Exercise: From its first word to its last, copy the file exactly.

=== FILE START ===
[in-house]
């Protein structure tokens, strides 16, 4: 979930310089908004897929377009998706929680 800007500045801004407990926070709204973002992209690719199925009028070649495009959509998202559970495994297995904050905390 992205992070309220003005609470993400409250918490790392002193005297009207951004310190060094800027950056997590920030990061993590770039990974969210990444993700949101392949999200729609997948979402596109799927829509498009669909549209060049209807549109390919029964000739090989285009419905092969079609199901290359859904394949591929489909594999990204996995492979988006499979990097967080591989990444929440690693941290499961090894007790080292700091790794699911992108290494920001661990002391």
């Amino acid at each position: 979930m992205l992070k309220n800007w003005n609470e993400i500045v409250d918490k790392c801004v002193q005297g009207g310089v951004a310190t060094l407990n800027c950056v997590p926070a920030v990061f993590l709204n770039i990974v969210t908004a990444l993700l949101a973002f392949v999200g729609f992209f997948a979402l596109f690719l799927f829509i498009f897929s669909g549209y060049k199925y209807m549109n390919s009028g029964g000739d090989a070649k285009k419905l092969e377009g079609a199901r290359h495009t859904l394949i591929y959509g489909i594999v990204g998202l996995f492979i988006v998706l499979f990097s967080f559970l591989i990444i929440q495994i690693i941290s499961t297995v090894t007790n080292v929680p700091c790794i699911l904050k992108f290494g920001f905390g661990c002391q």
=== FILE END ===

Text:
[in-house]
């Protein structure tokens, strides 16, 4: 979930310089908004897929377009998706929680 800007500045801004407990926070709204973002992209690719199925009028070649495009959509998202559970495994297995904050905390 992205992070309220003005609470993400409250918490790392002193005297009207951004310190060094800027950056997590920030990061993590770039990974969210990444993700949101392949999200729609997948979402596109799927829509498009669909549209060049209807549109390919029964000739090989285009419905092969079609199901290359859904394949591929489909594999990204996995492979988006499979990097967080591989990444929440690693941290499961090894007790080292700091790794699911992108290494920001661990002391």
């Amino acid at each position: 979930m992205l992070k309220n800007w003005n609470e993400i500045v409250d918490k790392c801004v002193q005297g009207g310089v951004a310190t060094l407990n800027c950056v997590p926070a920030v990061f993590l709204n770039i990974v969210t908004a990444l993700l949101a973002f392949v999200g729609f992209f997948a979402l596109f690719l799927f829509i498009f897929s669909g549209y060049k199925y209807m549109n390919s009028g029964g000739d090989a070649k285009k419905l092969e377009g079609a199901r290359h495009t859904l394949i591929y959509g489909i594999v990204g998202l996995f492979i988006v998706l499979f990097s967080f559970l591989i990444i929440q495994i690693i941290s499961t297995v090894t007790n080292v929680p700091c790794i699911l904050k992108f290494g920001f905390g661990c002391q």